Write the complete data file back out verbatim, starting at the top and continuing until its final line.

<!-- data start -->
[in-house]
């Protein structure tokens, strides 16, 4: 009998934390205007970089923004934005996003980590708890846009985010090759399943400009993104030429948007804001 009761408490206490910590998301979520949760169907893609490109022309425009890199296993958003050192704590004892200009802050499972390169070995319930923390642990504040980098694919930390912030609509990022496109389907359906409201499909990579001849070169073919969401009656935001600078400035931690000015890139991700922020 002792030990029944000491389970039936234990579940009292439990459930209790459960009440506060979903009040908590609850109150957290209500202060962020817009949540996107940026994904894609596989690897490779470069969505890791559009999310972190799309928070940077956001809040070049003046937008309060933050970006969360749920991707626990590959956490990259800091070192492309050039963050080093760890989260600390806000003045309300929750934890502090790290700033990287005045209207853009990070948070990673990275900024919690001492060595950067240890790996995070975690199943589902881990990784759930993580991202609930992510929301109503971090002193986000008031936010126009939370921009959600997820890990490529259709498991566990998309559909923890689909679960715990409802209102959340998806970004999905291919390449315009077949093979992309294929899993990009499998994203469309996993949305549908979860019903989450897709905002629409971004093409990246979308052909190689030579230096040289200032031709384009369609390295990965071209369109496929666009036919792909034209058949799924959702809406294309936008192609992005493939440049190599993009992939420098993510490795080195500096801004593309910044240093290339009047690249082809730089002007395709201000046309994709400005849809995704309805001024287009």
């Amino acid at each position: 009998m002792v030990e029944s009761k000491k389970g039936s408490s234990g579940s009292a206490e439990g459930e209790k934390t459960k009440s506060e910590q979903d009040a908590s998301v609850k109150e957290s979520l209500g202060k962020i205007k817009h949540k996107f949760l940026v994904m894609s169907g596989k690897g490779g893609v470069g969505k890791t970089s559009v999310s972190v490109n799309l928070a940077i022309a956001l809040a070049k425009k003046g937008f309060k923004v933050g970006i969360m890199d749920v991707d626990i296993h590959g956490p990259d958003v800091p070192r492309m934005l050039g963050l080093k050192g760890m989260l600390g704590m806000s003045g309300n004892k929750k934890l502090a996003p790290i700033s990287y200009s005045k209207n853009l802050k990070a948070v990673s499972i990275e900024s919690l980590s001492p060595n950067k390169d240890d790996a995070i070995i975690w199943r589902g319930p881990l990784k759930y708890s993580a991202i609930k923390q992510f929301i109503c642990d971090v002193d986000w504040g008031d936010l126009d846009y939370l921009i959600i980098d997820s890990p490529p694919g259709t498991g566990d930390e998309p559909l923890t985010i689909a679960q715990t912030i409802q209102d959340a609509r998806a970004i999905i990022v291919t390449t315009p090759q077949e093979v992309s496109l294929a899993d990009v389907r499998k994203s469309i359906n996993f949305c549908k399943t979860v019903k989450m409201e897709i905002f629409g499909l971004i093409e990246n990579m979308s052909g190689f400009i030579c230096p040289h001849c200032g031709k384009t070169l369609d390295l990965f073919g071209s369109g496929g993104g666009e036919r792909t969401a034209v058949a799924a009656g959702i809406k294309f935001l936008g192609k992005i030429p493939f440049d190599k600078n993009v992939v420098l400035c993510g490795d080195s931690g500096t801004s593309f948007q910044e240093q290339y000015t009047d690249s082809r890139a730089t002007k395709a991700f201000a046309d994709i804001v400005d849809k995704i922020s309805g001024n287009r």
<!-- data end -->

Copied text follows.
[in-house]
């Protein structure tokens, strides 16, 4: 009998934390205007970089923004934005996003980590708890846009985010090759399943400009993104030429948007804001 009761408490206490910590998301979520949760169907893609490109022309425009890199296993958003050192704590004892200009802050499972390169070995319930923390642990504040980098694919930390912030609509990022496109389907359906409201499909990579001849070169073919969401009656935001600078400035931690000015890139991700922020 002792030990029944000491389970039936234990579940009292439990459930209790459960009440506060979903009040908590609850109150957290209500202060962020817009949540996107940026994904894609596989690897490779470069969505890791559009999310972190799309928070940077956001809040070049003046937008309060933050970006969360749920991707626990590959956490990259800091070192492309050039963050080093760890989260600390806000003045309300929750934890502090790290700033990287005045209207853009990070948070990673990275900024919690001492060595950067240890790996995070975690199943589902881990990784759930993580991202609930992510929301109503971090002193986000008031936010126009939370921009959600997820890990490529259709498991566990998309559909923890689909679960715990409802209102959340998806970004999905291919390449315009077949093979992309294929899993990009499998994203469309996993949305549908979860019903989450897709905002629409971004093409990246979308052909190689030579230096040289200032031709384009369609390295990965071209369109496929666009036919792909034209058949799924959702809406294309936008192609992005493939440049190599993009992939420098993510490795080195500096801004593309910044240093290339009047690249082809730089002007395709201000046309994709400005849809995704309805001024287009």
């Amino acid at each position: 009998m002792v030990e029944s009761k000491k389970g039936s408490s234990g579940s009292a206490e439990g459930e209790k934390t459960k009440s506060e910590q979903d009040a908590s998301v609850k109150e957290s979520l209500g202060k962020i205007k817009h949540k996107f949760l940026v994904m894609s169907g596989k690897g490779g893609v470069g969505k890791t970089s559009v999310s972190v490109n799309l928070a940077i022309a956001l809040a070049k425009k003046g937008f309060k923004v933050g970006i969360m890199d749920v991707d626990i296993h590959g956490p990259d958003v800091p070192r492309m934005l050039g963050l080093k050192g760890m989260l600390g704590m806000s003045g309300n004892k929750k934890l502090a996003p790290i700033s990287y200009s005045k209207n853009l802050k990070a948070v990673s499972i990275e900024s919690l980590s001492p060595n950067k390169d240890d790996a995070i070995i975690w199943r589902g319930p881990l990784k759930y708890s993580a991202i609930k923390q992510f929301i109503c642990d971090v002193d986000w504040g008031d936010l126009d846009y939370l921009i959600i980098d997820s890990p490529p694919g259709t498991g566990d930390e998309p559909l923890t985010i689909a679960q715990t912030i409802q209102d959340a609509r998806a970004i999905i990022v291919t390449t315009p090759q077949e093979v992309s496109l294929a899993d990009v389907r499998k994203s469309i359906n996993f949305c549908k399943t979860v019903k989450m409201e897709i905002f629409g499909l971004i093409e990246n990579m979308s052909g190689f400009i030579c230096p040289h001849c200032g031709k384009t070169l369609d390295l990965f073919g071209s369109g496929g993104g666009e036919r792909t969401a034209v058949a799924a009656g959702i809406k294309f935001l936008g192609k992005i030429p493939f440049d190599k600078n993009v992939v420098l400035c993510g490795d080195s931690g500096t801004s593309f948007q910044e240093q290339y000015t009047d690249s082809r890139a730089t002007k395709a991700f201000a046309d994709i804001v400005d849809k995704i922020s309805g001024n287009r």